The Journals of Lewis & Clark: Lewis, July 8, 1806
Lewis, July 8, 1806
July 8th 1806. Set out at 6 A.M.
N 25 W. 31/2 m. to the top of a hill from whence we saw the Shishequaw mountain about 8 M. distant, immediately before us. passed Dearborne's river at 3 m. this stream comes form the S. W. out of the mountains which are about 5 Ms. to our left. the bed of the river is about 100 yds. wide tho the water occupys only about 30 yds. it appears to spread over it's bottoms at certain seasons of the year and runs a mear torrant tearing up the trees by the roots which stand in it's bottom the Shishiquaw mountain is a high insulated conic mountain standing several miles in advance of the Eastern range of the rocky mountains. Country broken and mountanous to our wright.
North- 141/2 ms. through an open plain to Shishequaw Creek 20 yds. wide bottoms and considerable gantity of timber it leaves the mountain to the S E and enters the mountains. we struck it about 10 miles below the mountain which boar S. 32 W. from us. the road continued along the foot of the mountain to the West of north which not being anything like our course and the country becoming tolerably level at the commencement of this course we steered through the plains leaving the road with a view to strike Medicine river and hunt down it to it's mouth in order to procure the necessary skins to make geer, and meat for the three men whom we mean to leave at the falls as none of them are hunters. we halted and dined on Shishequaw Creek R. Fields killed a fine buck and a goat; Josh. Fields saw two buffaloe below us some distance which are the first that have been seen. we saw a great number of deer goats and wolves as we passed through the plains this morning but no Elk or buffaloe. saw some barking squirrils much rejoiced at finding ourselves in the plains of the Missouri which abound with game.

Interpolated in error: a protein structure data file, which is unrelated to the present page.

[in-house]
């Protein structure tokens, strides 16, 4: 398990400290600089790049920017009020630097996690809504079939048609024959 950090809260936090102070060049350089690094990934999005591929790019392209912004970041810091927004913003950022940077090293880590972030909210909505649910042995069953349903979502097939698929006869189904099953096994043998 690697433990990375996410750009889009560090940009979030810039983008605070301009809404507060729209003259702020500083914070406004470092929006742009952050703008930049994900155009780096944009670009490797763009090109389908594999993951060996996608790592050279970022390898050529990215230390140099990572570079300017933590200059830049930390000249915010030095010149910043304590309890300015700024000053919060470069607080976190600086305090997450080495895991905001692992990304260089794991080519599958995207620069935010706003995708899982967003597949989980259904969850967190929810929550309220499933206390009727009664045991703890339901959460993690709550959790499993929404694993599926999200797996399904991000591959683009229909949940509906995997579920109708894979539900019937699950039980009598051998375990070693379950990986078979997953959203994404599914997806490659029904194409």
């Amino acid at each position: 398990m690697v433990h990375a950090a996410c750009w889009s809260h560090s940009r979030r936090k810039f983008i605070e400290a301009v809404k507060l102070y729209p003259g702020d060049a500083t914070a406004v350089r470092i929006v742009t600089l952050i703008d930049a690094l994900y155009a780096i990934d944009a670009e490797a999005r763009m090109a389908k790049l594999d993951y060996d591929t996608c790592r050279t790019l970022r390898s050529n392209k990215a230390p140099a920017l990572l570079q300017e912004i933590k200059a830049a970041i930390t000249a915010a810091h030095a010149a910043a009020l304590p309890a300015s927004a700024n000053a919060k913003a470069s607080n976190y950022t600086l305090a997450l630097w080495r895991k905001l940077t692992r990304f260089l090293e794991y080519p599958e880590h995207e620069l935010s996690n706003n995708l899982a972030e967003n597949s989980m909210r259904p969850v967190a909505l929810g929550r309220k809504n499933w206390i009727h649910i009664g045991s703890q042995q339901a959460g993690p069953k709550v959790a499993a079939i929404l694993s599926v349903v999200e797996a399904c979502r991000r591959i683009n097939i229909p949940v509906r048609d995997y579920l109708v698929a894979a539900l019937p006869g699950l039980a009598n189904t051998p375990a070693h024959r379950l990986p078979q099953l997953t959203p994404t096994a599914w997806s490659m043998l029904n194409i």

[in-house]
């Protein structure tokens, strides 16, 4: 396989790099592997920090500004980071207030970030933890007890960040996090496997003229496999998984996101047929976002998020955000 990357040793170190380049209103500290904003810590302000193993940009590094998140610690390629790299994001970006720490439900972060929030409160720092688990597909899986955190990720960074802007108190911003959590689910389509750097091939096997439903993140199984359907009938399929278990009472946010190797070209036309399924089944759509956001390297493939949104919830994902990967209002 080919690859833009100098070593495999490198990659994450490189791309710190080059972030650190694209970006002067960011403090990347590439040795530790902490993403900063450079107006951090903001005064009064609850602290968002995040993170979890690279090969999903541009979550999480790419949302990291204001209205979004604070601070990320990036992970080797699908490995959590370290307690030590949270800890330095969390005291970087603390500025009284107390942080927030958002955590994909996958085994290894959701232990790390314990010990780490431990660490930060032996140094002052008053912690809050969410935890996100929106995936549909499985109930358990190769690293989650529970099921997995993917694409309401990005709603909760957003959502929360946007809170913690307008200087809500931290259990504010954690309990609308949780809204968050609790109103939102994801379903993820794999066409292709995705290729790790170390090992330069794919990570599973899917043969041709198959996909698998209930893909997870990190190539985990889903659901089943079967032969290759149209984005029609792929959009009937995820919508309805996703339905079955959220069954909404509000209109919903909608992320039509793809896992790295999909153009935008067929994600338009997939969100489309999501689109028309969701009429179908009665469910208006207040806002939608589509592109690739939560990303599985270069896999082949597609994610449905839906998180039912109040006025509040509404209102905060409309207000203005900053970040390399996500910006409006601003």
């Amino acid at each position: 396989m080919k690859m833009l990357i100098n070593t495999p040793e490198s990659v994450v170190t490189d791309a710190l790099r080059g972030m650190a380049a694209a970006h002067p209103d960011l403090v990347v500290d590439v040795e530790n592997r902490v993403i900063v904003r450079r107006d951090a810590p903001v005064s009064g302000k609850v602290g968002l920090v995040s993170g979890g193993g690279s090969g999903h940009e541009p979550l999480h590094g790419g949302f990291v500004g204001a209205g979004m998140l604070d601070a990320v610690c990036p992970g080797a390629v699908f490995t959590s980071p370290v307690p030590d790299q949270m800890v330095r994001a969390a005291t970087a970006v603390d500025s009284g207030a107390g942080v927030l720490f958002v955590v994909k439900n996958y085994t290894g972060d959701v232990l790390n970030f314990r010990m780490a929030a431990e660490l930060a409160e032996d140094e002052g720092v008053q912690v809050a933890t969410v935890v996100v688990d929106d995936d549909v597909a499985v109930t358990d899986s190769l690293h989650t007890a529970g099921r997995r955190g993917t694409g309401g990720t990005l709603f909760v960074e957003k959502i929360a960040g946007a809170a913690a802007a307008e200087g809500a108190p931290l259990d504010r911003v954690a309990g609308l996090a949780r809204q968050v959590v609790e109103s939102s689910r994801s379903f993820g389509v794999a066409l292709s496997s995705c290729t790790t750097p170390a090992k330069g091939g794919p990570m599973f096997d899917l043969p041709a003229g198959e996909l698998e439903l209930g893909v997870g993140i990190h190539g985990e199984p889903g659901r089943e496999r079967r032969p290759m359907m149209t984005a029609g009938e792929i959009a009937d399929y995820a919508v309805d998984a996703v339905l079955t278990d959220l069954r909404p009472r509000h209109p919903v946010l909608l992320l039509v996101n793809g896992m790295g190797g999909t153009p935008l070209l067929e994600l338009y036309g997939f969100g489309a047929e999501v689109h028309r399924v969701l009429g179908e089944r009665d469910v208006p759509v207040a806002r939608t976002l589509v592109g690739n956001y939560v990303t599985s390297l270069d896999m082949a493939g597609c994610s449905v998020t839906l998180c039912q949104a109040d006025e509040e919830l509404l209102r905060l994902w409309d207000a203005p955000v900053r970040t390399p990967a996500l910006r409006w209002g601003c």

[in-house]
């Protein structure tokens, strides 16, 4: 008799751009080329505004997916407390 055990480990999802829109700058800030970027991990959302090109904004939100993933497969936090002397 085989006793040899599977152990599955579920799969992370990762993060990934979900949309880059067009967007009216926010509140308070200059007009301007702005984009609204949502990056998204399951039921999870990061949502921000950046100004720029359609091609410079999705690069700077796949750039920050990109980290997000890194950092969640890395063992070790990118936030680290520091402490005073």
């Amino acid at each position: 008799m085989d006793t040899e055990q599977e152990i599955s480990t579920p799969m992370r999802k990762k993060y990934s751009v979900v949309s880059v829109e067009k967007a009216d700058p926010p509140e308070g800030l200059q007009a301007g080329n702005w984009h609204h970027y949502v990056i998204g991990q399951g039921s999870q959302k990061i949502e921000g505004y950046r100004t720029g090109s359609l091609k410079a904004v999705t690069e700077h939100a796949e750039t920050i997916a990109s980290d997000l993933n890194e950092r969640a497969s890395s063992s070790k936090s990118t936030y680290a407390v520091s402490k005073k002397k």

N. 50 E 2 m. to the discharge of Shishequaw Creek into the Medicine Rivers through an extensive beautiful) and level bottom.
N. 85° E. 8 m. to our encampment of this evening on a large island the bottoms continue level low and extensive plains level and not very elivated partcularly on the N. E. side of the river. the land of neither the plains nor bottoms is fertile. it is of a light colour intermixed with a considerable proportion of gravel the grass generally about 9 inghes high. the hunters were unsuccessful this evening. I killed a very large and the whitest woolf I have seen-